Aburage whiz offers recipes
IT'S TIME to pay another visit to Melanie Okazaki. She is the creative soul who came up with some stuffed aburage recipes in answer to a request for a low-carbohydrate, low-sugar replacement for cone sushi.
A variation on one of her recipes -- a tuna and tofu filling in a cone-sushi wrapper -- was printed here a few weeks back with the promise that we'd return to explore some of Okazaki's other ideas.
"I like to use aburage stuffed with different things and these are my favorites," she wrote.
She offers recipes for aburage stuffed with mochi -- and you have to give her originality points here -- as well as a version stuffed with ground turkey or pork mixed with Chinese fishcake and lots of vegetables.
We begin with the mochi. Note that this recipe uses dry, not fresh, mochi -- the pieces are like blocks of hard plastic. The Tokyo Mochi brand that Okazaki prefers can be found at Times Supermarket, in the Asian foods aisle. Other brands can be found in Japanese markets, although the sizes may vary.
3 medium carrots, peeled and cut into matchstick-size pieces
1 8-ounce can water chestnuts, roughly chopped
1 6.5-ounce package tempura kamaboko, diced (or same amount diced cooked chicken or shrimp)
6 large shiitake mushrooms, soaked, drained and diced
20 aburage rectangles (Aloha Tofu brand preferred)
10 pieces dry mochi (Tokyo Mochi brand preferred), cut in half
1/2 cup shiitake water (from soaking mushrooms)
1 16-ounce can low-sodium chicken broth
1 tablespoon mirin
1-1/2 tablespoons Splenda
3 tablespoons low-sodium soy sauce
1 tablespoon dashi-no-moto or hondashi
Combine carrots, water chestnuts, kamaboko and shiitake.
Heat a pot of water and boil aburage 4 minutes to remove some excess oil.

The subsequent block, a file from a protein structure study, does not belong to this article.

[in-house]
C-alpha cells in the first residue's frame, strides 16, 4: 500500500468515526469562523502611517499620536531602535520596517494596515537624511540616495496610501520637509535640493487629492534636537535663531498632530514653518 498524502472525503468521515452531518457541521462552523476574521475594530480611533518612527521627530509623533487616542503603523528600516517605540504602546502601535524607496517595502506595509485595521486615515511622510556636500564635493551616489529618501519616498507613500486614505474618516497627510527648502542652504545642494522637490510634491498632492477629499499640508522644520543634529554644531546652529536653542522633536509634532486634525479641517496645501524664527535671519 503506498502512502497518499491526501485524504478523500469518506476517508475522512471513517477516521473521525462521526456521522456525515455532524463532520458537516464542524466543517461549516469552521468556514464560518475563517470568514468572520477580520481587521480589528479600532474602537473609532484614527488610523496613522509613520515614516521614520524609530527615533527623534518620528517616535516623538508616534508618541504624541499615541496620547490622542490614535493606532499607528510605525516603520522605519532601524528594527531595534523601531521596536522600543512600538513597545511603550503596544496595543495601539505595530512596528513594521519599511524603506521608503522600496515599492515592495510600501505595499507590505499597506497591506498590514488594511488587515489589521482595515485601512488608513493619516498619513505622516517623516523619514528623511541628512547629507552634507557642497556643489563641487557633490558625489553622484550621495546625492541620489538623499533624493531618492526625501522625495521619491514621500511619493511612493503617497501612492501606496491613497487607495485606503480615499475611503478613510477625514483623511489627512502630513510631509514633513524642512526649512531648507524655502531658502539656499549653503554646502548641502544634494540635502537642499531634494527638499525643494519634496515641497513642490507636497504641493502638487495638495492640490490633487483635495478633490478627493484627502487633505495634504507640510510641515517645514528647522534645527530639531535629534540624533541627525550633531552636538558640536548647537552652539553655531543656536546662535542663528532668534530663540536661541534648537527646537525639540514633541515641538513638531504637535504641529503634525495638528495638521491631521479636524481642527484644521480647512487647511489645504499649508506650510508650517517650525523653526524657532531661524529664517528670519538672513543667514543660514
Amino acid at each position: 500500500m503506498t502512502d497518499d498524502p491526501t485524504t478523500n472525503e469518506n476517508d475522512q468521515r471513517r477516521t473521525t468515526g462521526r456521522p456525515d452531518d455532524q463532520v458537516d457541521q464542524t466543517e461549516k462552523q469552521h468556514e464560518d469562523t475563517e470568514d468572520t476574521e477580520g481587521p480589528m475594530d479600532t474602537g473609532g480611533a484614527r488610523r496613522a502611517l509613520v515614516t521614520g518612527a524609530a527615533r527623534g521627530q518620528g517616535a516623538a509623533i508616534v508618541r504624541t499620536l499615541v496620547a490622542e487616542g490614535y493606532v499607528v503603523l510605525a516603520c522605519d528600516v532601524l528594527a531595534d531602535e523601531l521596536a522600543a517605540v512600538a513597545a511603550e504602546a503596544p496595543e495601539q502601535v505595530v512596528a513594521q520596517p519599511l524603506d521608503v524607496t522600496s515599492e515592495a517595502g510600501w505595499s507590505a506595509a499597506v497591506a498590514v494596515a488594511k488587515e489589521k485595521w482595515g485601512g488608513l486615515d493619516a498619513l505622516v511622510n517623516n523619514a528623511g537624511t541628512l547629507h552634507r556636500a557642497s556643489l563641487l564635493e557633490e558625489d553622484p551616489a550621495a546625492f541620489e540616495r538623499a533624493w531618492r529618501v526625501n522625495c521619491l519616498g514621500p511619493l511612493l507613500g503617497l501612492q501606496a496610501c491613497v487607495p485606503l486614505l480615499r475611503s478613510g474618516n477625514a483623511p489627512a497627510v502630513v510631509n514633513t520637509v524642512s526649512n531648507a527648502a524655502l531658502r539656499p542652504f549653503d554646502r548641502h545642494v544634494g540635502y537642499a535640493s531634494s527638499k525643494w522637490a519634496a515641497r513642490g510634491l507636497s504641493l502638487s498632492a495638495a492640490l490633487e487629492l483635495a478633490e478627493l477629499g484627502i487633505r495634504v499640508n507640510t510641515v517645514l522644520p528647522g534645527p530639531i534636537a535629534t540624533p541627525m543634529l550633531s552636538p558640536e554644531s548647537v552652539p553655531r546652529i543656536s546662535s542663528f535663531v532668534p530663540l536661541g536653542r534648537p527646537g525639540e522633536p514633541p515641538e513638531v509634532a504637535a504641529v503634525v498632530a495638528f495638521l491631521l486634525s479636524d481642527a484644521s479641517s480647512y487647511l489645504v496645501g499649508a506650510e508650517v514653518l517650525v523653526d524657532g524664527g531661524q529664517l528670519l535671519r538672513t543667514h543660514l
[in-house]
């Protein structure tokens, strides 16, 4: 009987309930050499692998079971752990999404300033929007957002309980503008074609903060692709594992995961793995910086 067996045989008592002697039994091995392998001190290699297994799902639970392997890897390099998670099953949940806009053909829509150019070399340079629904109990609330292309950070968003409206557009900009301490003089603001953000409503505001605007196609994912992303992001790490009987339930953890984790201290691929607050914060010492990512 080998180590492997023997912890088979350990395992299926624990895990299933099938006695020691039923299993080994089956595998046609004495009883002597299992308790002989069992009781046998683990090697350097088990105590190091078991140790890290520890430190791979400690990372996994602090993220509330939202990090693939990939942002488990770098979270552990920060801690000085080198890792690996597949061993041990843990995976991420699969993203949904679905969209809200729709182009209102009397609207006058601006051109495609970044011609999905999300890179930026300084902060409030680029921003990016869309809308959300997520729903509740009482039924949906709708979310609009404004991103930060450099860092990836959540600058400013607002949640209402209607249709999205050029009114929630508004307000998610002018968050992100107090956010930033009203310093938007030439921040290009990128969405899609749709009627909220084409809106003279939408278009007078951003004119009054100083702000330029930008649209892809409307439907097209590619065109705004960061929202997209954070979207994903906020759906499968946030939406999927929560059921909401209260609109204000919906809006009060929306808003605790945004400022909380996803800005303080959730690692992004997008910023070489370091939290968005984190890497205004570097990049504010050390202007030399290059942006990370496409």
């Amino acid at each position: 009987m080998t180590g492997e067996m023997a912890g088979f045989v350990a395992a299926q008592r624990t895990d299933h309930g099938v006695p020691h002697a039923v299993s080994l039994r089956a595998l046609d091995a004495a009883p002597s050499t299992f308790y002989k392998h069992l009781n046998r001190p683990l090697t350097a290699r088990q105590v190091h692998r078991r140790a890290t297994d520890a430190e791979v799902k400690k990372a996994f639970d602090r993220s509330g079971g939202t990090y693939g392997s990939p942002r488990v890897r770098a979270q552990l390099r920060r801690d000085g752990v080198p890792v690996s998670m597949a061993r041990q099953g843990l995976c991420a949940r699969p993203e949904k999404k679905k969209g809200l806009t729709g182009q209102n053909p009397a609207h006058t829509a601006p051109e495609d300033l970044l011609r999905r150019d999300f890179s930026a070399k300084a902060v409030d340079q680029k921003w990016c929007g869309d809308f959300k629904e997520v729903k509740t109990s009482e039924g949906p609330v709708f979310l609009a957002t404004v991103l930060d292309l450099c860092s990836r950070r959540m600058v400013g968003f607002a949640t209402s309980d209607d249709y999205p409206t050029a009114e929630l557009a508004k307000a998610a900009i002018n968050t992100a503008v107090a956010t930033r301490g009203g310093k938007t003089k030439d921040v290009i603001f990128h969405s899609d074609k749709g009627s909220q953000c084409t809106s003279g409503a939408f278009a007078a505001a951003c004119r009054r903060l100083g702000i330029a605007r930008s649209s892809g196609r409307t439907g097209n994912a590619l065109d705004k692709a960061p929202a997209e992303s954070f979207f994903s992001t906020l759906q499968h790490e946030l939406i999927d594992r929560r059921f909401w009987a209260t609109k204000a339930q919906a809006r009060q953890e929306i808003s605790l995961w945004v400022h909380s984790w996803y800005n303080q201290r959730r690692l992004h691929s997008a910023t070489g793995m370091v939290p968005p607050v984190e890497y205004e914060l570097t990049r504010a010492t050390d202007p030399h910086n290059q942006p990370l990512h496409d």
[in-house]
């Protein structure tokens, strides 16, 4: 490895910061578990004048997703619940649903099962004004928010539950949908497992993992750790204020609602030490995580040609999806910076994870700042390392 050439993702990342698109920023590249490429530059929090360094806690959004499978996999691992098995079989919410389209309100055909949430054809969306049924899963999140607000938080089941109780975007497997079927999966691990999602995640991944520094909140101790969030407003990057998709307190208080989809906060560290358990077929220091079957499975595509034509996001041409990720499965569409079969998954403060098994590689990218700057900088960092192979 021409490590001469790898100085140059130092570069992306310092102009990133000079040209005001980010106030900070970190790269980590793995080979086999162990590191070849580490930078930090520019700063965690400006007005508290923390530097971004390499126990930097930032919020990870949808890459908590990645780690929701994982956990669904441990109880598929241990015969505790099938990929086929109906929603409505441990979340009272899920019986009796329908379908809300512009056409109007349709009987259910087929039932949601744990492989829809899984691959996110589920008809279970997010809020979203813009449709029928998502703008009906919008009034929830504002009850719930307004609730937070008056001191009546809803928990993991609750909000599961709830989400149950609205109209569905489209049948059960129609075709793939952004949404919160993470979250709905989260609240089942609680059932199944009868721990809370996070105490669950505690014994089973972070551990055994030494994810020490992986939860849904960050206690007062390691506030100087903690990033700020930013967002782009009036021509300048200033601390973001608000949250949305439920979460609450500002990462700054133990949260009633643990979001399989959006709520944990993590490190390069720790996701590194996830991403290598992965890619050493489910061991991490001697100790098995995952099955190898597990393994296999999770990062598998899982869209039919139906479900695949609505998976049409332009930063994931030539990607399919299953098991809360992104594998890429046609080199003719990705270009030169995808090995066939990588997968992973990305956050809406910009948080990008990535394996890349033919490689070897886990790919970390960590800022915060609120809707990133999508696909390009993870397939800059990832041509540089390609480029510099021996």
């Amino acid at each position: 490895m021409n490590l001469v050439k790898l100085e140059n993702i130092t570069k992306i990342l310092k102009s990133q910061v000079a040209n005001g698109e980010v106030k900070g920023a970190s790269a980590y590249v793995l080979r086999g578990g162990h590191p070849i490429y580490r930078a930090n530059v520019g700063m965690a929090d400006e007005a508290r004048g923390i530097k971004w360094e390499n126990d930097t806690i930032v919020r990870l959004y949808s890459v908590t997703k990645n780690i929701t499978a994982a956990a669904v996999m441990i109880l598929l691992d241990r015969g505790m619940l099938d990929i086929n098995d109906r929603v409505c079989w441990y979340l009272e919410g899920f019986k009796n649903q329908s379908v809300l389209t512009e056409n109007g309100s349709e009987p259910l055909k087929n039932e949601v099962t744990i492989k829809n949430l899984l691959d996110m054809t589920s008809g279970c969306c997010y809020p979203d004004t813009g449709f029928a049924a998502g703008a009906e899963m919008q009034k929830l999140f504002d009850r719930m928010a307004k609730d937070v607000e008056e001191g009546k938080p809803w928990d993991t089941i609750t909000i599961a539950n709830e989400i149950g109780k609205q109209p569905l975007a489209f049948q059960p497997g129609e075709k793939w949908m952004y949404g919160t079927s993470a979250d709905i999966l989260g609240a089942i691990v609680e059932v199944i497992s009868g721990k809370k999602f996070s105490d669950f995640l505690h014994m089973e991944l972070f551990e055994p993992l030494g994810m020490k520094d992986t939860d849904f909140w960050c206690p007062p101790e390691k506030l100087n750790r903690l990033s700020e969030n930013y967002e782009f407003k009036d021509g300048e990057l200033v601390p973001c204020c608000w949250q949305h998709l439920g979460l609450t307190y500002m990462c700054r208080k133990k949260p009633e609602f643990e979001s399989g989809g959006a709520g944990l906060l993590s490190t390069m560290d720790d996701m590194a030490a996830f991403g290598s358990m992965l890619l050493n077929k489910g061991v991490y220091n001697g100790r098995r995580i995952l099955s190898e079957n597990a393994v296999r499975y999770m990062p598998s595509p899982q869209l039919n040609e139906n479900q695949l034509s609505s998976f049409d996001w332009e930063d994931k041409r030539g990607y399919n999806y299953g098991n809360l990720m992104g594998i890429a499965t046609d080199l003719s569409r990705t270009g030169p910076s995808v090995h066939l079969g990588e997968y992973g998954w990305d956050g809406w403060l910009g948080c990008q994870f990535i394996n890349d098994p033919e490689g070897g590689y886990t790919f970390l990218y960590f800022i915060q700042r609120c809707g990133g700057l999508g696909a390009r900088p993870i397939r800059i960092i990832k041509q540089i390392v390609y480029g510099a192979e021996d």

Rinse and carefully squeeze out water. Slit each aburage on one side. Stuff with one piece mochi and vegetable mixture. Close aburage with toothpick.
Combine sauce ingredients in large pot. Bring to boil, then reduce heat to low simmer. Place stuffed aburage, toothpick side up, into pot. Keep heat as low as possible. Simmer 30 minutes, or until mochi is soft. Serve with karashi (Japanese-style mustard). Makes 20.
Approximate nutritional analysis, per piece (not including mustard): 130 calories, 4 g total fat, 1 g saturated fat, 5 mg cholesterol, 270 mg sodium, 18 g carbohydrate, 1 g fiber, 1 g sugar, 7 g protein.
FOR THOSE who need a primer: Aburage is fried bean curd, a fluffy, airy rectangle that must be boiled before using. It is cut in pieces for Japanese soups and stews, or may be slit open and stuffed. The latter is Okazaki's approach.
Our aburage adventure began when a reader asked for some local-style recipes she could make for her brother, who has diabetes. A diabetic diet requires that you go easy on sugar, but also that carb intake be moderated.
Both these recipes are low in sugar, but this second one does better in terms of carbs and offers a good balance of veggies to meat in the filling. The previous recipe, because of the mochi, doesn't do as well on the carb count.
It offers an intriguing blend of textures and flavors, though, for those on a more standard diet. You can replace the Splenda with regular sugar, although you'll probably need more than the 1-1/2 tablespoons of Splenda that the recipe uses. Taste as you go.
The following recipe takes a more familiar approach, with ground meat forming the bulk of the filling. The fishcake, though, lightens up and jazzes up the dish.
Chinese fishcake is sold raw, a liver-like gray mass, in the seafood section of Asian markets and some regular grocery stores. Do not mistake it for kamaboko, or Japanese fishcake, which is fully cooked.
2 2-ounce packages aburage rectangles (8 per pack, Aloha Tofu brand preferred)
1 pound ground turkey or ground pork
1/2 pound Chinese fish cake
1 9-ounce package chop suey vegetable mix, finely chopped
1/2 bunch green onions, minced
1 8-ounce can water chestnuts, roughly chopped
Salt and pepper, to taste
To make filling: Combine turkey, fish cake and egg. Mix well. Add chop suey mix, green onions and water chestnuts. Mix well. Add salt and pepper.
Heat a pot of water and boil aburage 4 minutes to remove excess oil. Rinse aburage and carefully squeeze out water. Slit each aburage on one side. Fill with stuffing.
Gently steam 30 to 45 minutes, until cooked through. Serve with dipping sauce such as ponzu, shoyu/mustard or sweet chili sauce. Makes 16.
Approximate nutritional analysis, per piece (not including dipping sauce or salt to taste): 120 calories, 6 g fat, 1.5 g saturated fat, 40 mg cholesterol, 160 mg sodium, 5 g carbohydrate, 1 g fiber, 1 g sugar, 11 g protein.
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